Ed Davey, Energy Secretary, has announced a programme of new gas-fired power stations, and at first sight gas is a dream solution to our energy problems.

Unlike wind, wave or solar, a gas-fired power station can run 24/7. Unlike a coal or nuclear station, it can rapidly run up or run down to meet fluctuations in demand. Gas stations are quick and relatively cheap to build. At the end of their lives there’s no dangerous waste to deal with. CO2 emissions are far lower than from coal, there’s much less of other greenhouse gases like sulphur dioxide and hardly any particulates. The gas comes along a pipe. It doesn’t need railways or roads for transport, so is unlikely to be disrupted by industrial disputes. A perfect solution all round?

We will always need some gas-fired capacity because of its flexibility in load-balancing, but there are many questions about the present policy of major expansion. Britain’s energy policy needs to deliver security, keeping the lights on 24/7, and affordability, minimising fuel poverty and keeping our industry competitive. We also have national emissions targets, and although gas stations are far cleaner than coal they still emit CO2.

The Committee on Climate Change, an independent panel of advisors to the Government, said last month that investment in more gas-fired power stations was “incompatible” with the UK’s targets for reducing carbon dioxide emissions, which are legally binding under the Climate Change Act.

At the same time the Aldersgate Group, representing M&S, EDF, Aviva and other major companies, has called upon George Osborne for a clear policy on decarbonising electricity production by 2030. They say “It is essential for Government to provide investors with the long-term confidence they need to transform our electricity market and make investments capable of driving wider economic growth.”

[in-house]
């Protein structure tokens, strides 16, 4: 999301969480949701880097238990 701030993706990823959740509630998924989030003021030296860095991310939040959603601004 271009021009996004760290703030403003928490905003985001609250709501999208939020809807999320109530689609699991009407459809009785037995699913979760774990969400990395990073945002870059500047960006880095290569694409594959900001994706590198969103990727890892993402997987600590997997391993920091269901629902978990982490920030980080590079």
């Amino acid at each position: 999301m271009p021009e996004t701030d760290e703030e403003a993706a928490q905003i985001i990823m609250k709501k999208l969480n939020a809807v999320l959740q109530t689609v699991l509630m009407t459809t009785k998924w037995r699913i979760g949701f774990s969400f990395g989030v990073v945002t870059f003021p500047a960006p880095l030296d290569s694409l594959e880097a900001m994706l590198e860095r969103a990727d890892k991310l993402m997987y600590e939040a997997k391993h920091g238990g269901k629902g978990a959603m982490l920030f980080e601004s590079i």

This leaves security and affordability. British North Sea gas has been in decline for a number of years. We now import more gas than we produce. About half of imports comes from Norway and just under half comes from Qatar by ship. Norway is a friendly, stable nation but there are strong suggestions that Norway’s reserves will start to run out and production will decline rapidly after 2020. The next big supplier is Russia. There’s plenty of gas there, but we would be at the very far end of the pipeline. In the past Russia has cut off supplies to whole countries, and other countries further down the line have suffered as a result.

Gas from Qatar comes by tanker. Tankers can go anywhere, and as demand and gas prices rise it would be easy to divert the ships to the highest bidder. And then there’s the Straits of Hormuz problem.  This is the pinch-point at the mouth of the Persian Gulf. If Iran or anyone else decides to blockade the straits, the LNG tankers will be unable to get out. (And the oil tankers will be boxed in as well!)

Is fracking the answer? Fracking, the release of gas from deep rock layers, could give us a new source of UK gas. The Institute of Directors believes fracking could create 35,000 jobs and there’s strong support from the CBI. Fracking still remains controversial. People are mainly concerned that their groundwater will be polluted. More seriously, fracking can destabilise the geology and test drilling in the northwest has already triggered earth tremors. At the end of the day the product is still gas, and burning gas still releases CO2.

Affordability? There is no doubt that energy, along with many other resources, is becoming scarce and expensive. Switching suppliers and setting up buying groups may have some effect on prices, but the underlying commodity prices will always determine what must be paid in the end. In the medium to long term prices will go up dramatically. In the short term a fleet of new gas power stations may seem attractive and cheap, but it’s likely to turn out to be insecure, expensive and polluting.

So what do we do?

CRC or GHG? Welcome back to work!